Conditions in general are excellent, due in large part to the Zoysia fairways, which remain playable year-round (though when dormant, are quite yellow-brown).  The ball sits up on Zoysia similar to a driving range mat, which means if you hit it in the short stuff, it's almost impossible to have a bad lie.  Rook says, "the Zoysia grass we use for the fairways, which not too many courses have around here, allows us to keep the course in better condition and more playable year-round."


Looking at some highlights, in the interests of space, we'll immediately move to the back nine (not that there aren't several nice holes on the front).  The 12th hole is an uphill, dogleg left par four with a split-fairway off the tee.  Try the longer, more difficult left side, and it's a shorter shot up the hill for your approach.  The right side's safer off the tee, but will make the second shot more challenging.


Thirteen is a beautiful, downhill par three over a stream, with bunkers protecting against going long.  The green slants diagonally away from you off the tee, and a long-left pin placement will certainly test your club selection as well as your nerves.


The next two holes have less undulation, but quite a lot of challenge.  The 14th is a three shot par five for all but tour pros, and players must successfully negotiate steep bunkers on both sides of the fairway to have a chance at the green in regulation.  Also notable is the stone wall that separates the cart path from the fairway on the latter third of the hole.  Scenic and historic -- it's 260 years old.

The uphill, par four 12th hole presents two options off the tee. If you're on the upper tier, it's a much easier shot to the green.


The fifteenth hole is an aesthetically pleasing 203 yard par three that mandates a full carry over water.  Here again, Jones Jr. gives the resort player a break by providing a generous bail out area on the left hand side for those who shy from the challenge of carrying the wet stuff.


The three finishing holes will test every player's ability to deal with elevation changes.  Sixteen (which will be the closing hole in the future) is an uphill dogleg left, with the second shot to the putting surface rising nearly 50 feet above the landing area for tee shots.  It's a definite problem for you low-ball hitters.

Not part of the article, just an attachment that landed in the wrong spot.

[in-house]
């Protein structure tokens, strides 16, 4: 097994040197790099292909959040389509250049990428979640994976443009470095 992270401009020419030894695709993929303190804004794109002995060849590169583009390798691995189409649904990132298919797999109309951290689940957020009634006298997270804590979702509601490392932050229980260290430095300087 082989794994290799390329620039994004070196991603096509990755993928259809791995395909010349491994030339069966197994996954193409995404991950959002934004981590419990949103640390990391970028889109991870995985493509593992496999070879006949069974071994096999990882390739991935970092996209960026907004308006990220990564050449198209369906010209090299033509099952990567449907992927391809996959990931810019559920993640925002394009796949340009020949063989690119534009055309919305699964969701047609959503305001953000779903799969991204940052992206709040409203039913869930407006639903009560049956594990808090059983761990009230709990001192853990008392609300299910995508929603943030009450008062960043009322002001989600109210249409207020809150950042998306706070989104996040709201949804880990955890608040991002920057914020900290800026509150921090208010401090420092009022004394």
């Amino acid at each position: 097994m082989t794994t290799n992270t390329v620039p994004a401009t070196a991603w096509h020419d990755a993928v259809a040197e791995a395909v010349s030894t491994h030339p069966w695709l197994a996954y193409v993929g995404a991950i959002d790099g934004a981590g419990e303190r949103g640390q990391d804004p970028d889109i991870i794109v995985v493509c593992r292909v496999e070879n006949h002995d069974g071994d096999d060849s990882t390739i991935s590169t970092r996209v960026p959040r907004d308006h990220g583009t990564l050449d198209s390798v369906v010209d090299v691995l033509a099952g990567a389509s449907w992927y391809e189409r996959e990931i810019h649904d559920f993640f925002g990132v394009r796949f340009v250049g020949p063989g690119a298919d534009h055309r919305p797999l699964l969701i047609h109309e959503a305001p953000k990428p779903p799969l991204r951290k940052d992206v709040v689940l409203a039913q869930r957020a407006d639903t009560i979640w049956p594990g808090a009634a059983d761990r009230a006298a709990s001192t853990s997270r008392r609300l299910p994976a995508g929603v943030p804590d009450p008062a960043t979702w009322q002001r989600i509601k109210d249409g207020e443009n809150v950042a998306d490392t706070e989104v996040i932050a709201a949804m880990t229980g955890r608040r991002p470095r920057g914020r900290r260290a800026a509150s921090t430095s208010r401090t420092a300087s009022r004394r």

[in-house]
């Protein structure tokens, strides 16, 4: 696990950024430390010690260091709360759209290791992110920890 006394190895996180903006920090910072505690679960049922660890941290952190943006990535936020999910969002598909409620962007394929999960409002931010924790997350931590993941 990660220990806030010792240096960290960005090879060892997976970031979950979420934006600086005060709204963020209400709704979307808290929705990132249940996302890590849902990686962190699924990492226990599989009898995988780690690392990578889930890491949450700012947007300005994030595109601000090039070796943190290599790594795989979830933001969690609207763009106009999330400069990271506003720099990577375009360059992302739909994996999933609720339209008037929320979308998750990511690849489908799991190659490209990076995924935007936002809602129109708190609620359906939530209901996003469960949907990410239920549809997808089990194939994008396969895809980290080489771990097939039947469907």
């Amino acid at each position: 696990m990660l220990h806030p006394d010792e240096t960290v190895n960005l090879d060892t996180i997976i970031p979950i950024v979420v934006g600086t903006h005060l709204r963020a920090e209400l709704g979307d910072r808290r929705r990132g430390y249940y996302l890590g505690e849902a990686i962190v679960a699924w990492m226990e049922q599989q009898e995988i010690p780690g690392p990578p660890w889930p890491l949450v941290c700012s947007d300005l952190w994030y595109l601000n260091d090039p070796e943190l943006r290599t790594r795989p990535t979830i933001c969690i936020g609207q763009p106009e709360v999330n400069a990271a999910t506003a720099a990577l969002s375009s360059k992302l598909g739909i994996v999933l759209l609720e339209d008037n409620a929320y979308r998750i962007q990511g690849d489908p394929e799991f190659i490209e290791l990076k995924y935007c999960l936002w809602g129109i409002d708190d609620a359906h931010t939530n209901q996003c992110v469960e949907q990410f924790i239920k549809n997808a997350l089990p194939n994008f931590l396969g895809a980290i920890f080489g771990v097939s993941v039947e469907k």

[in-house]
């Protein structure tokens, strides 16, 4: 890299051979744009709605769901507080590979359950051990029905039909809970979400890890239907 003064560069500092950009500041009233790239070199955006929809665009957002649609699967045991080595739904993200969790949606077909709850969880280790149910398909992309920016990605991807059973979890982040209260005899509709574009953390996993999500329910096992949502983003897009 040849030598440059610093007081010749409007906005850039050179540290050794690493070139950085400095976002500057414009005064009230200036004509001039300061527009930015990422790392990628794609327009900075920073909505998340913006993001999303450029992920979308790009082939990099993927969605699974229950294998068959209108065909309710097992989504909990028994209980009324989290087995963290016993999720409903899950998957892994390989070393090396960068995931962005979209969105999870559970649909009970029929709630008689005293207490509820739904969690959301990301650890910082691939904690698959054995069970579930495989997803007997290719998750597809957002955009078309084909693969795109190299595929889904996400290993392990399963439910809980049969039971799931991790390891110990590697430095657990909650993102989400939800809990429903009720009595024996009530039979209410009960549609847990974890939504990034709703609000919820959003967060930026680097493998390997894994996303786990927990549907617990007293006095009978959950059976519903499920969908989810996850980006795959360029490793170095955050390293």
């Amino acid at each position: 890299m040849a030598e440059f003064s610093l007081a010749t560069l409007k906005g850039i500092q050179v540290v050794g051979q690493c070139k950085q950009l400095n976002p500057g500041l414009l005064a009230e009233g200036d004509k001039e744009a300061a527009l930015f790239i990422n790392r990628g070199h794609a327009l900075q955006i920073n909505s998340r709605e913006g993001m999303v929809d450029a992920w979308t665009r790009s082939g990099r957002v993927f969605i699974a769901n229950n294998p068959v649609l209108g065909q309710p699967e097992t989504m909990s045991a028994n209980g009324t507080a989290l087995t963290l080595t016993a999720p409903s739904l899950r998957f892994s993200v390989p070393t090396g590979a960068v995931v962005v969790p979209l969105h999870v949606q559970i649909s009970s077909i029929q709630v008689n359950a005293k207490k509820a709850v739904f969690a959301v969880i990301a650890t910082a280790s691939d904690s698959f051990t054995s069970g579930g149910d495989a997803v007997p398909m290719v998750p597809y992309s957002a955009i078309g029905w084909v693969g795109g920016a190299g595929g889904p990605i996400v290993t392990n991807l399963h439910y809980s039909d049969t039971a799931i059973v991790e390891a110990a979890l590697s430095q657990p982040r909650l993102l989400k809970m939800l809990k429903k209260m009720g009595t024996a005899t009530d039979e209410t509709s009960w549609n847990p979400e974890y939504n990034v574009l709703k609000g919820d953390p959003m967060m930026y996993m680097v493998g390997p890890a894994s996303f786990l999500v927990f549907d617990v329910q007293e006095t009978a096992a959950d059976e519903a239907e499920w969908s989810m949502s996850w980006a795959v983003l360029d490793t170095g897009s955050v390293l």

The seventeenth tee is 100 feet above the green.  Hit your tee ball, watch it fly.


Eighteen is the opposite of the previous hole.  Both shots on this steeply uphill par four will require a high ball, and makes this less than 400 yard par four play much longer.

If you miss left with your approach to the 10th green, you're not only in the sand, you might be behind a large tree, too.


The dramatic flourish of the closing three holes will be missed when the changes are made to the Jones course -- the ups and downs just aren't found anywhere else, at least to finish a round.  But you also can't help but think that if the Norman Course is as special as it sounds, then Lansdowne Resort's ambitious growing plans will certainly be fulfilling for future residents and guests.


Lansdowne Resort
44050 Woodridge Parkway
Lansdowne, VA 22553

Phone: (703) 729-8400
FAX: (703) 729-4096


Director of Golf:  Doug Rook
Head Golf Professional: Scott Purpura
Course Designers:  Robert Trent Jones, Jr. & Greg Norman (estimated 2005 opening)

Tees Yardage/Slope Rating
Gold 7057/139 74.6
Blue 6552/136 72.2
White 5954/127/134 (L) 69.2/75.0 (L)
Green 5213/119/124 (L) 65.9/70.6 (L)


Daily Fee:  Mon-Thur, $92; Fri-Sun, $105 (through November 3, 2003).
Resort Guests:  Mon-Thur, $92; Fri-Sun, $105 (through November 3, 2003).

Separate rates for groups, local outings and twilight play.  Rates include greens fee, cart and unlimited practice privileges.

For information on the Lansdowne on the Potomac housing development:

Phone:  (866) LANSDOWNE; (703) 726-0417